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How Many People Self-Diagnose?
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I'd definitely suggest going to see a doctor. Don't self diagnose.

I was one of them. Gluten was giving me so many issues that I stopped eaiting it. Gluten free made me feel Better so I just assumed I was "allergic." then I learned about celiac and stuff. But by then it was too late to get tested. I had already been gluten free for months.

I went to an allergist and he said that if I felt Better gluten free, then I should just assume I am gluten sensitive. There are no tests or stuff I can do but assume. So I could indeed be a celiac, I guess I'll never know.

Long story short, don't self diagnose

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Ads by Google:

"As my body doesn't know if I'm glutened on purpose or by accident"

clearly the keyword is "body" and "my body doesn't know" has not the same meaning as "I don't know"

And it is about knowing the difference between "by accident or on purpose"

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The topic is "How Many People Self-Diagnose". :D

On this forum it looks like there are many people self-diagnosed and that they are very active.

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I believe most people self-diagnose due to frustration with the medical profession and their inability to do the job. It doesn't take much math to calculate that major symptoms after consumption of gluten which resolve when gluten is withdrawn means you have a problem with gluten (or wheat, etc.). Heck, a lot of people had not in the past even heard of celiac or sometimes even gluten when they stopped eating gluten-containing products. It was not a diagnosis but a life-saving move. This is not so true today with the much greater general awareness. In fact, everyone is getting sick to death of even hearing about celiac, let alone gluten consumption or avoidance. :rolleyes:

Frankly, IMHO, if someone is unable to refrain from eating something that harms them because they don't have a formal diagnosis, they have very little respect for their body and their own judgment. While the diagnosis is a useful piece of information, it is not so useful as to make yourself ill to obtain it once you know the facts and especially once you realize you have been misled by the medical professionals..

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On this forum it looks like there are many people self-diagnosed and that they are very active.

I think that many people who self diagnose do so because they have become very very ill. They stop eating gluten and start to feel better. What's wrong with that? Also, I disagree with your statement of having a doctor's opinion is motivating to stay on the diet. I really don't care what a doctor tells me, and I have no trouble staying on the diet. Perhaps if you've gotten to the point of extreme illness, you end up with a lot of other issues, and tend to stay in support groups such as this.

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Not only for me, for most. Just in human nature that life is easier without doubts. And there is a lot of positive power from doctors, employers, friends, family-members taking your celiac to be a fact.erefore missed to be diagnosed and to find out the benefits of being properly diagnosed.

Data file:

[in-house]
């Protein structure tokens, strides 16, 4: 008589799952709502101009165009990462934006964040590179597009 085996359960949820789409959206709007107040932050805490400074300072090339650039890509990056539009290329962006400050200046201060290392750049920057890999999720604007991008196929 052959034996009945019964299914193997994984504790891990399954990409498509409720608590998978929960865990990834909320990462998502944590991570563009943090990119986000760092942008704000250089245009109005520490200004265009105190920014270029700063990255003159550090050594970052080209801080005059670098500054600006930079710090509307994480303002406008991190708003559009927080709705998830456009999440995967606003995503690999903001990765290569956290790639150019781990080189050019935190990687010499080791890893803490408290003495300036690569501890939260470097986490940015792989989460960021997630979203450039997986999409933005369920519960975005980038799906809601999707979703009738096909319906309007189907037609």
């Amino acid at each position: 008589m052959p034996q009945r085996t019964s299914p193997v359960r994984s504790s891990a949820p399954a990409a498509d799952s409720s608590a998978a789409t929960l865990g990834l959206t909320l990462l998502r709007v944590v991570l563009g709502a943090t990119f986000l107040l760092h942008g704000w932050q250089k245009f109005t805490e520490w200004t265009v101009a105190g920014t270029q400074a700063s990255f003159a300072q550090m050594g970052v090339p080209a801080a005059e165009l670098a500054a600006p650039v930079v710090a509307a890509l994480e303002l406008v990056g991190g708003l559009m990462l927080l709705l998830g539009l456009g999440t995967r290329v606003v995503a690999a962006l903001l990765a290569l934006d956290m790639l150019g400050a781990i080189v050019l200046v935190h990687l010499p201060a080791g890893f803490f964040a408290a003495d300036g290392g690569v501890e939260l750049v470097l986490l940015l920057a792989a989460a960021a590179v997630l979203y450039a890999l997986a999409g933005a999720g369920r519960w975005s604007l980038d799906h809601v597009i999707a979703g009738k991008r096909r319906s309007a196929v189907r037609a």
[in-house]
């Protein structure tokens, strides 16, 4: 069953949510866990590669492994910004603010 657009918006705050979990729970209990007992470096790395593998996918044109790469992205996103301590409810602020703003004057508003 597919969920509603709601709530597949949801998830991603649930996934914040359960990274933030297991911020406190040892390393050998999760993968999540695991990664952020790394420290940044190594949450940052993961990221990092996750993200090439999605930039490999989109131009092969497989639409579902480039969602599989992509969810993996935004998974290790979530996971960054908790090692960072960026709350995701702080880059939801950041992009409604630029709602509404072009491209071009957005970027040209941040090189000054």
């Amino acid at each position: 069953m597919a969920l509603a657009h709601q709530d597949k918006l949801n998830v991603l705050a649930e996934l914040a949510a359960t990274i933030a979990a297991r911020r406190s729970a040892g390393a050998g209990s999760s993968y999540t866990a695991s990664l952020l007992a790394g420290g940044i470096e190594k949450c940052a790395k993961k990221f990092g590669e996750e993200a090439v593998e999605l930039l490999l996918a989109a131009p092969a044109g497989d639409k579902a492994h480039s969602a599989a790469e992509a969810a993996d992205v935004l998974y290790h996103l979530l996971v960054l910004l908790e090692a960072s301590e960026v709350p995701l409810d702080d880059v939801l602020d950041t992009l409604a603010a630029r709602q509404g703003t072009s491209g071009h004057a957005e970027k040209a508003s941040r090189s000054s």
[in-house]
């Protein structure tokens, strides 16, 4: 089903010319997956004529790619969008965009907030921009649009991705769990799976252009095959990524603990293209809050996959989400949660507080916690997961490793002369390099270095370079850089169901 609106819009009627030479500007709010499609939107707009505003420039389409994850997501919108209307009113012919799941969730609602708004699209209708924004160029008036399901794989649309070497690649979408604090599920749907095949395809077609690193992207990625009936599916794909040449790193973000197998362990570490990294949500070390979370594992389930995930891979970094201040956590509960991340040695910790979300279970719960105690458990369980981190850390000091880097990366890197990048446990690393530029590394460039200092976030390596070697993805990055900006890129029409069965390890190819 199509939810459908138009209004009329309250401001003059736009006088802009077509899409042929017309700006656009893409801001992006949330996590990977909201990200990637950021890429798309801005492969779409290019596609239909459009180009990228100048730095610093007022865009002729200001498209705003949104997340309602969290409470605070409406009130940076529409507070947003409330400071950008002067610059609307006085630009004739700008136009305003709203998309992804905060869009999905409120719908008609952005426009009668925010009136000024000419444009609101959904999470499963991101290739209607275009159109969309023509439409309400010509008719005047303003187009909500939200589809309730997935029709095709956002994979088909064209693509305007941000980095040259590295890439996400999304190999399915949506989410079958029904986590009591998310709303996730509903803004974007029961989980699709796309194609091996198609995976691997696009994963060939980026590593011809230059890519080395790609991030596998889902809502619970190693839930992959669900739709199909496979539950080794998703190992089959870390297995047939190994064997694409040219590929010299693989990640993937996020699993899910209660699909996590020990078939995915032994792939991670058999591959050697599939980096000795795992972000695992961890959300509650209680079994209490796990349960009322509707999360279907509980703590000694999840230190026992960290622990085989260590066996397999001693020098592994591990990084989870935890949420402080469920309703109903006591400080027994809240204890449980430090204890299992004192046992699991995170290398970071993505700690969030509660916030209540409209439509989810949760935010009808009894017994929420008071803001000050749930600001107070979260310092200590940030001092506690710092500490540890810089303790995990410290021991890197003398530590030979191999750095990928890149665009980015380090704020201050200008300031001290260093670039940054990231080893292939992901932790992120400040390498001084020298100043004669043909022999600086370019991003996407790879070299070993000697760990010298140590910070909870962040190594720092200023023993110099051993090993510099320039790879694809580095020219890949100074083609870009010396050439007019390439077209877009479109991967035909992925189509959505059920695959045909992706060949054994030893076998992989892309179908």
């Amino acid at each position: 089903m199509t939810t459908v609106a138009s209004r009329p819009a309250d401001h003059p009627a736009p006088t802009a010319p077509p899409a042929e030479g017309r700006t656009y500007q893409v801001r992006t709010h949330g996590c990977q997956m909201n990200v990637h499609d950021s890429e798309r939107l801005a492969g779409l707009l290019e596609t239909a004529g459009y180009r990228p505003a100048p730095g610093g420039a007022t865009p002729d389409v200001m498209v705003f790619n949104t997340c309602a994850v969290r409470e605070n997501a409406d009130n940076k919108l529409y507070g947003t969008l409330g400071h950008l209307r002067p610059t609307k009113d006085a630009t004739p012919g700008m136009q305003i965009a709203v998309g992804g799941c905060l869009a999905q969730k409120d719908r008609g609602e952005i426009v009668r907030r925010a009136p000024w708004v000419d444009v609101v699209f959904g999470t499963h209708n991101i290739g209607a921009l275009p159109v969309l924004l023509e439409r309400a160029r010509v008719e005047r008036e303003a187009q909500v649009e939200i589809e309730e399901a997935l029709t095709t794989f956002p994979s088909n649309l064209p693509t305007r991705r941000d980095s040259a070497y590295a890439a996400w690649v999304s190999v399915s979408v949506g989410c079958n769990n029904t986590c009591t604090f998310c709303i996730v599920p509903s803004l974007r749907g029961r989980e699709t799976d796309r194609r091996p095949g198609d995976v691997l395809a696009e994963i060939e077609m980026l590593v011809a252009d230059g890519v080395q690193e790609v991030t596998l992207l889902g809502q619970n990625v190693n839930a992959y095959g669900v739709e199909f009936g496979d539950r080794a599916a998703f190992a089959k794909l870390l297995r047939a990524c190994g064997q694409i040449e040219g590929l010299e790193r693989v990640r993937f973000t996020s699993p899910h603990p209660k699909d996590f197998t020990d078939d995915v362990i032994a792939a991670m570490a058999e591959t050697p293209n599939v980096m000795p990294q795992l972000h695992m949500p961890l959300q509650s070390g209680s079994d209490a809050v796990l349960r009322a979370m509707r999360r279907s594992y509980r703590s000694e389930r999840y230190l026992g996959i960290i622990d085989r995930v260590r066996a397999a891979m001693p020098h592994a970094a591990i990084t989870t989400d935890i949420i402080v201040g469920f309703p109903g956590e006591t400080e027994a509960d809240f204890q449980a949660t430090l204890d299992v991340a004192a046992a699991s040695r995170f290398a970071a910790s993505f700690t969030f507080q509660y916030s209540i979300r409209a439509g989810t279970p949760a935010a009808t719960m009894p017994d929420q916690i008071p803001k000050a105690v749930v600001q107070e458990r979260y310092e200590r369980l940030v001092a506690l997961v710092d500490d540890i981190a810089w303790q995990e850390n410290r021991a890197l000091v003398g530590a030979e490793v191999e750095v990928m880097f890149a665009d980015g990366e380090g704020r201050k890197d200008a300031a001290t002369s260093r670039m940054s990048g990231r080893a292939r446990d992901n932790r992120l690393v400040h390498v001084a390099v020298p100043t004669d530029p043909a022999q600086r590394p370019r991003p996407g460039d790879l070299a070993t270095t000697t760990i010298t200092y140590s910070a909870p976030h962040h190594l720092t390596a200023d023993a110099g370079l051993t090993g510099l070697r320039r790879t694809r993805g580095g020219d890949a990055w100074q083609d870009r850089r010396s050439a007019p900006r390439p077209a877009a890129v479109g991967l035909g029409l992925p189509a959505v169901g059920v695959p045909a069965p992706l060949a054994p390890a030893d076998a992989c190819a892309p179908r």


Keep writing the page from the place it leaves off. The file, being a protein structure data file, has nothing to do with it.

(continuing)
How dare you presume to speak for "most"? You speak for yourself and no other. Please stop presenting your opinions as the majority. I'm getting angry now because you are acting as if a self-diagnosis is somehow inferior or less accurate than one bestowed by a dude in a white coat who still puts his pants on one leg at a time in the morning. Celiac tests have a 20% false negative rate, 1 in 5 shot that even if you challenge and risk your health and well-being by eating poison you won't get a positive result.

And what are these magical benefits of being "diagnosed" (as if I can't figure my celiac disease out for myself perfectly well)? Please enlighten us. My family understands that I have autoimmunity, my friends eat where I need, my doctors consider me celiac and give me the care I need. A so-called formal diagnosis would change absolutely nothing for me.

In fact, in the US getting diagnosed can be detrimental because it becomes a pre-existing condition that can get you declined coverage or bumped into a more expensive insurance bracket. Hardly a compelling reason to poison oneself for a piece of paper that tells you what you already know.

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In fact, in the US getting diagnosed can be detrimental because it becomes a pre-existing condition that can get you declined coverage or bumped into a more expensive insurance bracket.

Isn't that fraudulent, withholding information when applying for an insurance?

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Isn't that fraudulent, withholding information when applying for an insurance?

Just a moment here, please.

You are twisting her words. This is not what Skylark was talking about at all. You have gone so completely off topic now.

The topic is about how many people self-diagnose. Lisa has already pointed this out once.

It is not about why you shouldn't self-diagnose. EVERYONE already knows this. They have all tried to obtain a diagnosis and been let down by the medical community in some way or another or tested negative and still suffer. I would relate my own experience in trying to get DXed for 3 years, but they have already heard it. Self-diagnosis is sometimes the only way for people to get well.

I refer you to the Board Rule #5 to remain on topic.